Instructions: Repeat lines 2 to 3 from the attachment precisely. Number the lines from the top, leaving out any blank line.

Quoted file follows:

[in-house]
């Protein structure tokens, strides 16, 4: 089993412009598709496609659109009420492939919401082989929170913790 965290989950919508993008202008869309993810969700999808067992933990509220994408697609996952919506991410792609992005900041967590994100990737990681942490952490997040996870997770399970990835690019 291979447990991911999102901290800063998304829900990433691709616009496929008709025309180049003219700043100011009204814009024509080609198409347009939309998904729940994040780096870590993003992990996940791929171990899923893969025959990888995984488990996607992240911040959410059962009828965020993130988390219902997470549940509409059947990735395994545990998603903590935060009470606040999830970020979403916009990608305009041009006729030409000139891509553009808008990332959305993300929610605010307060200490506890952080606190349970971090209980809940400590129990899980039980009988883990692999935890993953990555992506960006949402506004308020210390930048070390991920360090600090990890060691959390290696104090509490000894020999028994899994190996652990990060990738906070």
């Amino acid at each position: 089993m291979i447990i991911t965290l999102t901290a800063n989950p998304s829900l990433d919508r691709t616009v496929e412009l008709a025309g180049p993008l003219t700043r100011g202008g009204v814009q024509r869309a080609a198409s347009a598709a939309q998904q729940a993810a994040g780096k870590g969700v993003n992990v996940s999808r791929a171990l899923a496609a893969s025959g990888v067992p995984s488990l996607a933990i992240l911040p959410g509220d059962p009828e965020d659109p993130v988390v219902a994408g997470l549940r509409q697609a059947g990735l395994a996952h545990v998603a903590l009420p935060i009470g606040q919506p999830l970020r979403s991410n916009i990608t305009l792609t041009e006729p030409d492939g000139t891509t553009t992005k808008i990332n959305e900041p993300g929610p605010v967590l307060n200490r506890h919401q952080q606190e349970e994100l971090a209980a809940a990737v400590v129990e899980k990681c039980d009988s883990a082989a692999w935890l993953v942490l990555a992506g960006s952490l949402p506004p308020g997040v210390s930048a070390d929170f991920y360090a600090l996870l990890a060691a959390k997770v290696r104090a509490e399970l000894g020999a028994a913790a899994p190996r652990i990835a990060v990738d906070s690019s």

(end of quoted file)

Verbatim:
């Protein structure tokens, strides 16, 4: 089993412009598709496609659109009420492939919401082989929170913790 965290989950919508993008202008869309993810969700999808067992933990509220994408697609996952919506991410792609992005900041967590994100990737990681942490952490997040996870997770399970990835690019 291979447990991911999102901290800063998304829900990433691709616009496929008709025309180049003219700043100011009204814009024509080609198409347009939309998904729940994040780096870590993003992990996940791929171990899923893969025959990888995984488990996607992240911040959410059962009828965020993130988390219902997470549940509409059947990735395994545990998603903590935060009470606040999830970020979403916009990608305009041009006729030409000139891509553009808008990332959305993300929610605010307060200490506890952080606190349970971090209980809940400590129990899980039980009988883990692999935890993953990555992506960006949402506004308020210390930048070390991920360090600090990890060691959390290696104090509490000894020999028994899994190996652990990060990738906070």
């Amino acid at each position: 089993m291979i447990i991911t965290l999102t901290a800063n989950p998304s829900l990433d919508r691709t616009v496929e412009l008709a025309g180049p993008l003219t700043r100011g202008g009204v814009q024509r869309a080609a198409s347009a598709a939309q998904q729940a993810a994040g780096k870590g969700v993003n992990v996940s999808r791929a171990l899923a496609a893969s025959g990888v067992p995984s488990l996607a933990i992240l911040p959410g509220d059962p009828e965020d659109p993130v988390v219902a994408g997470l549940r509409q697609a059947g990735l395994a996952h545990v998603a903590l009420p935060i009470g606040q919506p999830l970020r979403s991410n916009i990608t305009l792609t041009e006729p030409d492939g000139t891509t553009t992005k808008i990332n959305e900041p993300g929610p605010v967590l307060n200490r506890h919401q952080q606190e349970e994100l971090a209980a809940a990737v400590v129990e899980k990681c039980d009988s883990a082989a692999w935890l993953v942490l990555a992506g960006s952490l949402p506004p308020g997040v210390s930048a070390d929170f991920y360090a600090l996870l990890a060691a959390k997770v290696r104090a509490e399970l000894g020999a028994a913790a899994p190996r652990i990835a990060v990738d906070s690019s």